Tuesday, April 1, 2014

Painting on the Road: The long way home

After a ten-hour flight from Santiago we had a ten-hour layover at the Dallas Fort Worth airport before we could board yet another plane for the remaining 3.5 hr. flight home to Portland.  To make our layover at DFW as painless as possible we decided to buy one-day pass to the American Airlines Admirals Club but they were having a special and for the same price ($50 per person) we got a one-month pass. We don't have any plans to fly anywhere else in the coming month but you never know. DFW is such a big airport that American actually has three Admirals Clubs there. What's an Admirals Club, you might wonder? It's a set of clean, comfortable, lounging rooms with free wi-fi, food, beverages, showers and other amenities; some even have kids' playrooms. We didn't need that particular amenity this trip but I thought some of you might find it useful information. The Admirals Club is also a good spot to sketch fellow travelers, or even your own hand if you get desperate. The squiggly thing on my wrist is my hair scrunchy. And yes, my hands really do look that gnarly.


Saturday, March 22, 2014

Painting on the Road: Northern Argentina, gauchos and knives

Alan, the Andes, and the Calchaquies Valley
While based in Salta in northwestern Argentina we took two guided tours. The first was to Cafayate and other locations in the central Calchaquies Valley.The wide, flat valley floods seasonally and leaves soft creamy greens hanging onto the last drops of moisture to await the next rainy season. At Garganta del Diablo, Devil's Throat Canyon, we watched shadows play on the walls and marveled at the scale. (Watch for these scenes to appear up in future paintings.) A couple days later we visited Jujuy Province and the towns of Purmamarca, Uquia, and Humahuaca. Our driver, Federico Teruel, has many talents, including crafting artisan knives or "cuchilleria artesanal", and explained that knives are an essential part of the gaucho culture in the Salta region. There are two main styles: the salteno dagger is shorter and used for everyday purposes, whereas the longer, more decorative facon criollo is used ceremonially. An annual parade of 2,000 gauchos in Salta every June 17 commemorates General Martin Miguel de Guemes, whom  I wrote about in a previous post. Many people in Salta are proud to be part of the gaucho culture is an important part of the military history of Argentina. It's always pleasant to meet other artists when I travel, and if you check out Federico's website you'll see he is a master of his craft.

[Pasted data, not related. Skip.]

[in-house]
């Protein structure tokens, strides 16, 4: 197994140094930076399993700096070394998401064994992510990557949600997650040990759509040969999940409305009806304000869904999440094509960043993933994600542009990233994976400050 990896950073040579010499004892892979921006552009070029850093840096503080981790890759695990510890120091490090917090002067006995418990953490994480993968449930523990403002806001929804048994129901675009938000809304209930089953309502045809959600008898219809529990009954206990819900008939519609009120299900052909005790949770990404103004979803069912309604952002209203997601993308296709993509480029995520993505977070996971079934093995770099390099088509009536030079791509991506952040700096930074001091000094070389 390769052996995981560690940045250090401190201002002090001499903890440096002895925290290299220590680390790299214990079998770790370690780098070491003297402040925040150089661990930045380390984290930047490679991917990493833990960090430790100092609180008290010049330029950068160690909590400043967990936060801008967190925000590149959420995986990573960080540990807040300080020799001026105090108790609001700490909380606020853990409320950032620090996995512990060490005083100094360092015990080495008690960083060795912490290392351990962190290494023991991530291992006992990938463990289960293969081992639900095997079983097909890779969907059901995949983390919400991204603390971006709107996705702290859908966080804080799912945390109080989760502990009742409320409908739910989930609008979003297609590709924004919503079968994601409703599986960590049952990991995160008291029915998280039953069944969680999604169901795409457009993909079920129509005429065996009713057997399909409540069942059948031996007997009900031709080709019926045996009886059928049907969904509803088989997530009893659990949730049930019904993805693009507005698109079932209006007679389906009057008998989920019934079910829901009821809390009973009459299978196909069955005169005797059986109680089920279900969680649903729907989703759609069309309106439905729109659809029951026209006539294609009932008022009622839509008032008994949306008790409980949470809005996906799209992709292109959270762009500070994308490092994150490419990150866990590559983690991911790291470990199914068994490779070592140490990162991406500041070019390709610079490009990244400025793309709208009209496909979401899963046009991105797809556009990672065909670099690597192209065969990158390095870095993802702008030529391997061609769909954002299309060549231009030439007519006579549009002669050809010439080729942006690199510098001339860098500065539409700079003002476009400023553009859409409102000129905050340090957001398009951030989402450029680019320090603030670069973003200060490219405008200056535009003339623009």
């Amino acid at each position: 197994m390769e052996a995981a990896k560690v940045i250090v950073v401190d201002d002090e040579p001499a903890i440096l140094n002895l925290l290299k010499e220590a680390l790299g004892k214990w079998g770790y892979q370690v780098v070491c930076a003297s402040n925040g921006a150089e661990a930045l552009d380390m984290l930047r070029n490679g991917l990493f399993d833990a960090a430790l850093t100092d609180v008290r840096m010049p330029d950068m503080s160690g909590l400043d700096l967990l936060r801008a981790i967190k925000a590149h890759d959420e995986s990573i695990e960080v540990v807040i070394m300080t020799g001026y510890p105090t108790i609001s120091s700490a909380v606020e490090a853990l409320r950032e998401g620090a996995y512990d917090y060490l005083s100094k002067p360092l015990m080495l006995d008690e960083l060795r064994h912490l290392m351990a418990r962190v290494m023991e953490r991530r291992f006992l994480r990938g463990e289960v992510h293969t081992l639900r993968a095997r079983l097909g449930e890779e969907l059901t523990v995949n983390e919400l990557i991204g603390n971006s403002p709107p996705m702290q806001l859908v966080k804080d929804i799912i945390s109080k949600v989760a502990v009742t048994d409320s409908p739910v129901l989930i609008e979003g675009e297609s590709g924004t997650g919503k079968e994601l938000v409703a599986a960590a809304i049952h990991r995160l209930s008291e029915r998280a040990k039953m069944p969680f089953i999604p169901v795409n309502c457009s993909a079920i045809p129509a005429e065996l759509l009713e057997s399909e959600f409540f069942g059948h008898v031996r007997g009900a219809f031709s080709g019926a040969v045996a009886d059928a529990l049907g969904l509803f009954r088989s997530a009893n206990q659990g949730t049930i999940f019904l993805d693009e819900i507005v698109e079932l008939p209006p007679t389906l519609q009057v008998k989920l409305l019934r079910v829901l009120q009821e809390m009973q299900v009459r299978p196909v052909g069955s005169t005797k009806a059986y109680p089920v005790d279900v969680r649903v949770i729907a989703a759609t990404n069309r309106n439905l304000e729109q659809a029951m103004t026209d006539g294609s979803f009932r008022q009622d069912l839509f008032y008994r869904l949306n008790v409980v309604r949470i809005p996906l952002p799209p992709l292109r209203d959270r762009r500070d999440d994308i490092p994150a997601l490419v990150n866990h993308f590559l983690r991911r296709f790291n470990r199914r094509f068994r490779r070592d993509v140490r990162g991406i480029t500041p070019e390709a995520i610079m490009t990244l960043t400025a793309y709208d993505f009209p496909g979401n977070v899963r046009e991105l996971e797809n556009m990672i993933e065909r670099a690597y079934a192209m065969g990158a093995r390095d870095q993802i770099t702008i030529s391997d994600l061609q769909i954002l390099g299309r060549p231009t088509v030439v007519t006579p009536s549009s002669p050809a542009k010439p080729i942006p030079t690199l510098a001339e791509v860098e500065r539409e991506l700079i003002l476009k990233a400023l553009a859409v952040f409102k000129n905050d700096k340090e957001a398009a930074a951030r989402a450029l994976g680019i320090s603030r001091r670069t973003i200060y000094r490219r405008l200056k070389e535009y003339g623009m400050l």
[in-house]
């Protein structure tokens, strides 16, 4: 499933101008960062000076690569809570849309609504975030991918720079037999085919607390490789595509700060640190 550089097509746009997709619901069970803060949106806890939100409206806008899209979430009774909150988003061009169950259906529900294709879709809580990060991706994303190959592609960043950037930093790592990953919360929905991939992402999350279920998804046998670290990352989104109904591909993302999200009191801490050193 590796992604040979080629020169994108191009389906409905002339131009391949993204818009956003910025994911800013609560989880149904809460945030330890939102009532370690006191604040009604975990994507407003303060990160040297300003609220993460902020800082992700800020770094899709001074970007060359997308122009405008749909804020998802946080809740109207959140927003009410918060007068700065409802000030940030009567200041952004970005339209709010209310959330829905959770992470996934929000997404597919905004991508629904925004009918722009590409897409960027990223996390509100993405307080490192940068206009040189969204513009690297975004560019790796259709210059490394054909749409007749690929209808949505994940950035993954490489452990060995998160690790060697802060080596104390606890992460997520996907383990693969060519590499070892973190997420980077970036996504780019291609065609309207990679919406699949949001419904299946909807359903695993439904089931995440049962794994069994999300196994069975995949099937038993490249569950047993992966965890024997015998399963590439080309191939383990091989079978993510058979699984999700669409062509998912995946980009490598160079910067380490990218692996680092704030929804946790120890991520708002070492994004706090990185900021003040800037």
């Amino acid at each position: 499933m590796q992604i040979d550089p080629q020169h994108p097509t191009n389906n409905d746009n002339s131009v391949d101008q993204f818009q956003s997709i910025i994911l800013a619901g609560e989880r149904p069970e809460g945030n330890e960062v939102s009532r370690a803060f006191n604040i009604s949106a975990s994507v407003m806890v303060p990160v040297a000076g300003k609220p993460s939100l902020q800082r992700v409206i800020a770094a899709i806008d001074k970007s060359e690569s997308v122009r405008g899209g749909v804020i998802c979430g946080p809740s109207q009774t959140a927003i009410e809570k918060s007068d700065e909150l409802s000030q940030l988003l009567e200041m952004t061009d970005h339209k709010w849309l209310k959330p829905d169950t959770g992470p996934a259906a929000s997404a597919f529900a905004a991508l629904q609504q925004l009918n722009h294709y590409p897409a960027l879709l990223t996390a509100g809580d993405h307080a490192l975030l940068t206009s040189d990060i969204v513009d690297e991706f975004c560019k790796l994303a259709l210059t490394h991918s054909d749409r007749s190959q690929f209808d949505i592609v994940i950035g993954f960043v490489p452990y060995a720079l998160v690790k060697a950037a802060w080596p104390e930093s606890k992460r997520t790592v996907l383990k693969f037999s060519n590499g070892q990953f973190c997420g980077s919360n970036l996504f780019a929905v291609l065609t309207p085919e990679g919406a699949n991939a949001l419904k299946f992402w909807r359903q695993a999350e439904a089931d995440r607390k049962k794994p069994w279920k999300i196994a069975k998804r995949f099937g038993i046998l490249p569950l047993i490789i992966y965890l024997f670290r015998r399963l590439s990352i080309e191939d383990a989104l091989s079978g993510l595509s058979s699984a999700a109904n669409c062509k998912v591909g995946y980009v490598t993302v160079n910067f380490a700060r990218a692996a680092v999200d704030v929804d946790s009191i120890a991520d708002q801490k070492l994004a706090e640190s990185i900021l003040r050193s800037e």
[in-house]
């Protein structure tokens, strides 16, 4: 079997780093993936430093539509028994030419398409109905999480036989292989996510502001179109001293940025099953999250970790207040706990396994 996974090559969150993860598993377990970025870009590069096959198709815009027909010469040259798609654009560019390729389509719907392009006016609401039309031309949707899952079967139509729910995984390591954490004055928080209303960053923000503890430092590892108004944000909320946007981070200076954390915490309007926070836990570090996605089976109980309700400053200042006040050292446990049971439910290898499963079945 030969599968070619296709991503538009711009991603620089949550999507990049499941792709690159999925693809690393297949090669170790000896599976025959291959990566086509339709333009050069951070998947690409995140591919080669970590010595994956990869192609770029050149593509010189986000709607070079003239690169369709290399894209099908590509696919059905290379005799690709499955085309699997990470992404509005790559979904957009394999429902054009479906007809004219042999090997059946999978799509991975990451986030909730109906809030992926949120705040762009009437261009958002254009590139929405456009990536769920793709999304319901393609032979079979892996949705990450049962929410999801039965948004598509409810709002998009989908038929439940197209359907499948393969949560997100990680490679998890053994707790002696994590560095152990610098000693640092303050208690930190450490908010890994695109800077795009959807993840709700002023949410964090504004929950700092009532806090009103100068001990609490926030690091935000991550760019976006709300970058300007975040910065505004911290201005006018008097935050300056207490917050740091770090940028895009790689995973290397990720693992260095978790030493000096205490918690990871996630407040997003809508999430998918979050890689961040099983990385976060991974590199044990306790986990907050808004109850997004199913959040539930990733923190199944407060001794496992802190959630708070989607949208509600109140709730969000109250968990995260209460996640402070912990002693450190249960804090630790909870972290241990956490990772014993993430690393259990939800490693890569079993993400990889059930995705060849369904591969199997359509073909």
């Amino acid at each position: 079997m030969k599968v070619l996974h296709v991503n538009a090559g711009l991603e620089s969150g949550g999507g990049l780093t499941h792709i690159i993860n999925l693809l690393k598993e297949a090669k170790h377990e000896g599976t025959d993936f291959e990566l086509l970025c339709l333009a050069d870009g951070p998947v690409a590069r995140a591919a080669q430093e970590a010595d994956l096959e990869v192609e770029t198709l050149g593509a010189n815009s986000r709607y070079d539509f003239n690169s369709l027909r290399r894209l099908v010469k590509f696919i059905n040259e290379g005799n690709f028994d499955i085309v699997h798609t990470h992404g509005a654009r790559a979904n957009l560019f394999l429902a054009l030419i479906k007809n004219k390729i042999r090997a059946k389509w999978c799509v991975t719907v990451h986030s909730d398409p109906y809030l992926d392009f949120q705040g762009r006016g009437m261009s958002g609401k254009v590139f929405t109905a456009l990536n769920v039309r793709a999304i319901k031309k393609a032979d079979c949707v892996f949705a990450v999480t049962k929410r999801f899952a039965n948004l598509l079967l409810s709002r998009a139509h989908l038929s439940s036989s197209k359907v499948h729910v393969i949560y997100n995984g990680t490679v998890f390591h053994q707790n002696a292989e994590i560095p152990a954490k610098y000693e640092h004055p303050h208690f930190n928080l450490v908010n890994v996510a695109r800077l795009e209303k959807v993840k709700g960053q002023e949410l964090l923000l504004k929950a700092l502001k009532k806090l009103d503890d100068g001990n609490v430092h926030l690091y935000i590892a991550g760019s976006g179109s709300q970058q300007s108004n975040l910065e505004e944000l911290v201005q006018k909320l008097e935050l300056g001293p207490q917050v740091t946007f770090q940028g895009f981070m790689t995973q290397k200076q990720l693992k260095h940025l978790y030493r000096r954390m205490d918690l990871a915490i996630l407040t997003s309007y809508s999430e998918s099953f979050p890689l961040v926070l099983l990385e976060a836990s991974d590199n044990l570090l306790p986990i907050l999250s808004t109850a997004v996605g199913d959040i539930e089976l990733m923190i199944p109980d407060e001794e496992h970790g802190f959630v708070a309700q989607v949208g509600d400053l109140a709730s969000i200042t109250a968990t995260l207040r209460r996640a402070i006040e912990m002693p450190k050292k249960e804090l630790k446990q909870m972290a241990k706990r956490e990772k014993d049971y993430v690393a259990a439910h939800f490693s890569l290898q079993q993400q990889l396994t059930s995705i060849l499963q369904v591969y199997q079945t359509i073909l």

Headed toward the light  
Artisan knife by Federico Teruel 

Thursday, March 20, 2014

Painting on the Road: Considerations while painting in foreign places

Courtyard at Centro de Extension, Santiago
Foreign: adjective. 1. of, from, in, or characteristic of a country or language other than one's own. 2. strange and unfamiliar.

My passion for travel is fueled by the foreign sights, sounds, smells, and tastes that stimulate my mind and senses. Typically I'll go out and wander around with my backpack of supplies to scout a place to paint while thinking: "What looks interesting? Good God, this pack is heavy. Watch out for dog doo! Where can I sit?  What if I have to pee? I hope I remembered my map so I can find my way back. Oh, no, is that guy going to bother me?" Yesterday I was strolling around alone in my Santiago neighborhood with a burning desire to paint, simultaneously feeling conspicuous and vulnerable, when I passed an institutional-looking building and spied a sunlit courtyard through an open doorway. It was so inviting that I invited myself inside and fortunately it was a public space so no one objected. Pontifica Universidad Catolica de Chile, Centro de Extension offered architectural interest, trees, people, a fountain, and the potential for English-speakers and toilets, if needed. Score! I will keep similar locations in mind for the future. 

Wednesday, March 19, 2014

Painting on the Road: General Guemes and a banana plant

Three views of Gen. Guemea statue
Am continuing to have fun playing with watercolors on this trip and love the convenience of the Strathmore postcards. Not too sure how many will actually reach their destinations, though, as international postal service can be iffy. We enjoyed our time in the city of Salta located in northwestern Argentina. General Martin Miguel de Guemes (1785-1821) was a popular caudillo and military leader, a gaucho, who defended northwestern Argentina from the Spanish during the Argentine War of Independence (1810-1818). I painted three views